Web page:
Children do amazing things

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What more can any photographer ask for but the chance to make powerful, articulate pictures of your own children? 

My children are my greatest gift and provide most of the inspiration for my work. 

SEAN CAYTON
  • Sean Cayton

This is a shot from the Sand Dunes National Park and Reserve over spring break. Abby, 9, is walking and pondering who knows what as she buries her feet in warm sand at sunset. 

My kids are old enough now to take trips to exotic locations, but we didn’t need more than three hours to get to one of the most beautiful national parks in the country. What a treat to pack up the car on a Sunday afternoon and be there by sunset. 

I asked Abby if she would run up to one of the dunes for a photograph. I saw another photographer who was photographing a similar scene with children who were acting playful and I wanted her to do the same. But she was in a funk — nine-year-olds are often in a funk — and so she trudged up the hill and just stood there. 

You take what you get as a photographer, and in this case it was more than enough. It’s a lovely portrait of my daughter and I don’t think acting playful would’ve made it any better.

Feelings and photography go together like peas and carrots. A good photograph always has a lot of feeling behind it. The best pictures often come to me when I feel strongly about what I'm photographing. And whenever I'm looking at pictures, the best ones are usually those I respond emotionally to.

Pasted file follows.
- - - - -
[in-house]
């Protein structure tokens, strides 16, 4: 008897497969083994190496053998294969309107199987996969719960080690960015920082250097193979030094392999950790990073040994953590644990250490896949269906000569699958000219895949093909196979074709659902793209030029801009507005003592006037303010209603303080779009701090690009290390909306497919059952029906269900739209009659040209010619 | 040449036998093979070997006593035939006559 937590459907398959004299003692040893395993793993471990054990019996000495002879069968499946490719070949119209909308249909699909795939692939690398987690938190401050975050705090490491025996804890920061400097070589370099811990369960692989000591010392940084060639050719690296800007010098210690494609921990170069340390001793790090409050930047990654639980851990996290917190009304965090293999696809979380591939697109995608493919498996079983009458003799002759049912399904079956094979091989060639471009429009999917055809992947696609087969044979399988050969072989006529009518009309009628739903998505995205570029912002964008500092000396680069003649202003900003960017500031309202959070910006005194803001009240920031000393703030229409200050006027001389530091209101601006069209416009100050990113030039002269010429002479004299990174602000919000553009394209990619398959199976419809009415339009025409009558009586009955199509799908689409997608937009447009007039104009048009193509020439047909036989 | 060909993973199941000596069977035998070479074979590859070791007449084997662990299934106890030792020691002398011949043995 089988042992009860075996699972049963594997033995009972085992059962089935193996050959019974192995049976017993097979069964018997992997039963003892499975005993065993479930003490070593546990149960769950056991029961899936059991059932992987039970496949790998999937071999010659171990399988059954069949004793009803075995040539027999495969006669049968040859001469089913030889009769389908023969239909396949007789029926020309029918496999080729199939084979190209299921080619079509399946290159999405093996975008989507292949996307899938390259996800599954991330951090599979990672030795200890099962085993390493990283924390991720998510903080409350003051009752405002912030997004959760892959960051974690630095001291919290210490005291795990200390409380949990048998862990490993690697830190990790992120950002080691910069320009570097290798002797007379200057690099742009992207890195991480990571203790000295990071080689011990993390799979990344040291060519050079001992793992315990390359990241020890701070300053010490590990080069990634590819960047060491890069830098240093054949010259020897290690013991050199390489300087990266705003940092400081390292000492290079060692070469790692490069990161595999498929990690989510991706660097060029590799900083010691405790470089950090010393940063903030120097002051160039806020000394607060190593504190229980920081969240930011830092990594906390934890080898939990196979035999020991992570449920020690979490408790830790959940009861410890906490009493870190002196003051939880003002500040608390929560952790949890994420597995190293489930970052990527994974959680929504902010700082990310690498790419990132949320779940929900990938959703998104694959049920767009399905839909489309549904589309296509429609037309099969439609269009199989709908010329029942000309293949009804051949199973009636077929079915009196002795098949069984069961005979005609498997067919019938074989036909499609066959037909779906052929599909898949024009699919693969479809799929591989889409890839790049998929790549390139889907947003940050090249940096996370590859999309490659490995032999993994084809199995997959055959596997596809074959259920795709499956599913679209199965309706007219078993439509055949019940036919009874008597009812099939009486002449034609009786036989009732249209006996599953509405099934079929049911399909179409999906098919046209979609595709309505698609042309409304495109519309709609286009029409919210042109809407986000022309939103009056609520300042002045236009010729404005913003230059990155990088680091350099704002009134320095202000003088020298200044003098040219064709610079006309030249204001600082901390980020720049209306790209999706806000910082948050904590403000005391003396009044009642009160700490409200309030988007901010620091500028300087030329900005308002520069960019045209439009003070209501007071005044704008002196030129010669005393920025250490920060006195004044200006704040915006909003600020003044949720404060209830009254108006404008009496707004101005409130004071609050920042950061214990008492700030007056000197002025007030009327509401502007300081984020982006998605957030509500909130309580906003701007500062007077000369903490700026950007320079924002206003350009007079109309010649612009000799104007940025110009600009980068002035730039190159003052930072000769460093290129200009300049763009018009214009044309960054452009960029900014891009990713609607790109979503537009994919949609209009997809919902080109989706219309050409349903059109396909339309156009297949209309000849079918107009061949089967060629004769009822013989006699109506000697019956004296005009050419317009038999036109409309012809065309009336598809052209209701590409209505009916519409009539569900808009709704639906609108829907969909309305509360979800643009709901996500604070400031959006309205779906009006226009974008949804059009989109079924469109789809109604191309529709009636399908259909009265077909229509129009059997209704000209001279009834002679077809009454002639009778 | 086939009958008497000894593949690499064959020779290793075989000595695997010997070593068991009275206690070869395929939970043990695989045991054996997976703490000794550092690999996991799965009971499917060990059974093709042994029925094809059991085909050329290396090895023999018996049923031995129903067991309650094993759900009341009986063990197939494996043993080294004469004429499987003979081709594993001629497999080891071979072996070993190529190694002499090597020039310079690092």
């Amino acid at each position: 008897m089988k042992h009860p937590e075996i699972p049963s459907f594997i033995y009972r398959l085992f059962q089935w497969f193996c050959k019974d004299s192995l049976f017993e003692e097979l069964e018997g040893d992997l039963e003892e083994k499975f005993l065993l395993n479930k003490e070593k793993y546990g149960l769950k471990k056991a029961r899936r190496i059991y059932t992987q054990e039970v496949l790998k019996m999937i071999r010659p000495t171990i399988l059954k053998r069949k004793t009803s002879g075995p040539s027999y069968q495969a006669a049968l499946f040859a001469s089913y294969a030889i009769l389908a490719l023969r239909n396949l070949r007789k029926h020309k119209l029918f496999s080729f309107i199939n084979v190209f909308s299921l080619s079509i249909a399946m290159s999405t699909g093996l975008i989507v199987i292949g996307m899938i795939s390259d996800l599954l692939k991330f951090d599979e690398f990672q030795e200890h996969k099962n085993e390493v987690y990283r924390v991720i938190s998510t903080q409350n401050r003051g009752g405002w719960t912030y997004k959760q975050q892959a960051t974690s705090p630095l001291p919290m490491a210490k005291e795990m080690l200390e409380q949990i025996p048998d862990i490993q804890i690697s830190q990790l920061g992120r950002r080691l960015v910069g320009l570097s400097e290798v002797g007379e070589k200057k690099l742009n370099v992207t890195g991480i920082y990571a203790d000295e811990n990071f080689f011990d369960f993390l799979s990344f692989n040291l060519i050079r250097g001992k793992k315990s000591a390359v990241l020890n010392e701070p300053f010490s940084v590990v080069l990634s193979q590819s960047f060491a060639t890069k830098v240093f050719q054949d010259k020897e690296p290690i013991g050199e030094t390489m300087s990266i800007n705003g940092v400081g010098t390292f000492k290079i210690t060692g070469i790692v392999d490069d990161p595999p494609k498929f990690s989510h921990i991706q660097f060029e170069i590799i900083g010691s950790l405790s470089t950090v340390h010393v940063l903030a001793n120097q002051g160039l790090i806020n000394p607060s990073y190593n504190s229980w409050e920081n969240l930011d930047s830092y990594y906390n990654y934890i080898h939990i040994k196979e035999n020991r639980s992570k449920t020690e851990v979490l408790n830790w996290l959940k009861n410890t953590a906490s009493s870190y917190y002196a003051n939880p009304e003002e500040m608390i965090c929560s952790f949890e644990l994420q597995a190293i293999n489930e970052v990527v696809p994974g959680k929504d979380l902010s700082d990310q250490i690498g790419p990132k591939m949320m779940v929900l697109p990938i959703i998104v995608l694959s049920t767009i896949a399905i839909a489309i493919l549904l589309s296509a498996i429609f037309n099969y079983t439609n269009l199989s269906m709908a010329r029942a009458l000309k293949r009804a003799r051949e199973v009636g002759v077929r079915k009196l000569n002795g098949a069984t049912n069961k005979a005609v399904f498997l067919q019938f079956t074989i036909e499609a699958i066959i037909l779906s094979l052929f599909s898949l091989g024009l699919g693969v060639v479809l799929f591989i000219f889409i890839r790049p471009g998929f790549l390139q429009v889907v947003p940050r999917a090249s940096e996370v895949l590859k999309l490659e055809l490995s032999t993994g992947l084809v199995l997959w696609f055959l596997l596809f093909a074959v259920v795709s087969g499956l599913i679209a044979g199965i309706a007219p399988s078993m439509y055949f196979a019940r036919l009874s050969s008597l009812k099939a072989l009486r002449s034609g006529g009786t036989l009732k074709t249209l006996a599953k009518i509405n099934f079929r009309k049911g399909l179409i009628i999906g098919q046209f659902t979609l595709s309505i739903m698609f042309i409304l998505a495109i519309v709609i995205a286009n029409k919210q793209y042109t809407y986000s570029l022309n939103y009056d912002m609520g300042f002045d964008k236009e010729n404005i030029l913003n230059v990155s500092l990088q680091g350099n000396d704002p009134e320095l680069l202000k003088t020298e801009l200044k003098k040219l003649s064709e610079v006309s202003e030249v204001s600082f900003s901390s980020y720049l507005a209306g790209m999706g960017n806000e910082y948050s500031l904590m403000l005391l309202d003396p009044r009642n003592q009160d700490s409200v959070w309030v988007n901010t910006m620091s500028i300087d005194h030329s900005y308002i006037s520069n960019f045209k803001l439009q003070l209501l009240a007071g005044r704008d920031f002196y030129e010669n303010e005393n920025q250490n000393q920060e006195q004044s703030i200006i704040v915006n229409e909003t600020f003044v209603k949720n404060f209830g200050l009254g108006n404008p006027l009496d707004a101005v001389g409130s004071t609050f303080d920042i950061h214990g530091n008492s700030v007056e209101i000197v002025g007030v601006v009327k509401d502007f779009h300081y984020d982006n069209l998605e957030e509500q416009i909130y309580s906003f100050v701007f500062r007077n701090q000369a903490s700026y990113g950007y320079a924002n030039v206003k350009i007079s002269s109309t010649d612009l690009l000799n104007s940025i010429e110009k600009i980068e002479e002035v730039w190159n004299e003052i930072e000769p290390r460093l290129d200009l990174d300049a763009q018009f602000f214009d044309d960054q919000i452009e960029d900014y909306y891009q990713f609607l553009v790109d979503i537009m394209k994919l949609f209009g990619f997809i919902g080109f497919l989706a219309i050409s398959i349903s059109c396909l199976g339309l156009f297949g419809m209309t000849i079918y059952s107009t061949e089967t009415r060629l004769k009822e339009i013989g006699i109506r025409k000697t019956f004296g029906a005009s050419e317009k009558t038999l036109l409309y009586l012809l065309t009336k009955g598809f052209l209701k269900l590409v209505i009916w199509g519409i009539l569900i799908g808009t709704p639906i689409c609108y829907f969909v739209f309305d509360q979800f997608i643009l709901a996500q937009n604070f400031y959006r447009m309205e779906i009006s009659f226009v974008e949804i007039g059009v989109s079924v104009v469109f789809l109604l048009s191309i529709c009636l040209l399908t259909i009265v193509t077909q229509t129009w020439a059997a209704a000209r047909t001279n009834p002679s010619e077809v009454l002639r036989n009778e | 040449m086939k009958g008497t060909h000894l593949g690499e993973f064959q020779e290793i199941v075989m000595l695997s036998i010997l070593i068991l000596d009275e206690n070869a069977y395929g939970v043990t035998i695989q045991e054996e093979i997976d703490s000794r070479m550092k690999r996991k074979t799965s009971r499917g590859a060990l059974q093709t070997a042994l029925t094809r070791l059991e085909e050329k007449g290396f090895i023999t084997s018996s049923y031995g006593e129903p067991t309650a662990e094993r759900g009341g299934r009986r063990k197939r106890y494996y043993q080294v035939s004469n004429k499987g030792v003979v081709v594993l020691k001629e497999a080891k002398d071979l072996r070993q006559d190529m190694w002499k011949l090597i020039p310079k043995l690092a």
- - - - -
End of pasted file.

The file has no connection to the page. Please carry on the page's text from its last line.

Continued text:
How do you feel when you take pictures? Have you ever noticed that you want to pull your camera out only when you feel like it? The next time this happens, take a picture but resist the urge to overproduce it. Telling your subject to do something, like smile for instance, usually takes away from the moment and the feelings behind it.

Fortunately for me, my daughter refuses to do anything but be herself. And whenever I look through my viewfinder I remind myself of the importance of allowing her to just be. Try it and see whether or not your pictures are better when you don't say anything at all to your subject.  

For me, the results are always better when the feelings behind the picture are honest and truthful.

Colorado Springs wedding photographer Sean Cayton loves remarkable photographs and the stories behind them. You can see his wedding work at caytonphotography.com, his personal work at seancayton.com and his editorial work in the Colorado Springs Independent. Submit your photo and the story behind the image - no more than two a week, please - to sean@caytonphotography.com for consideration in upcoming blogs.

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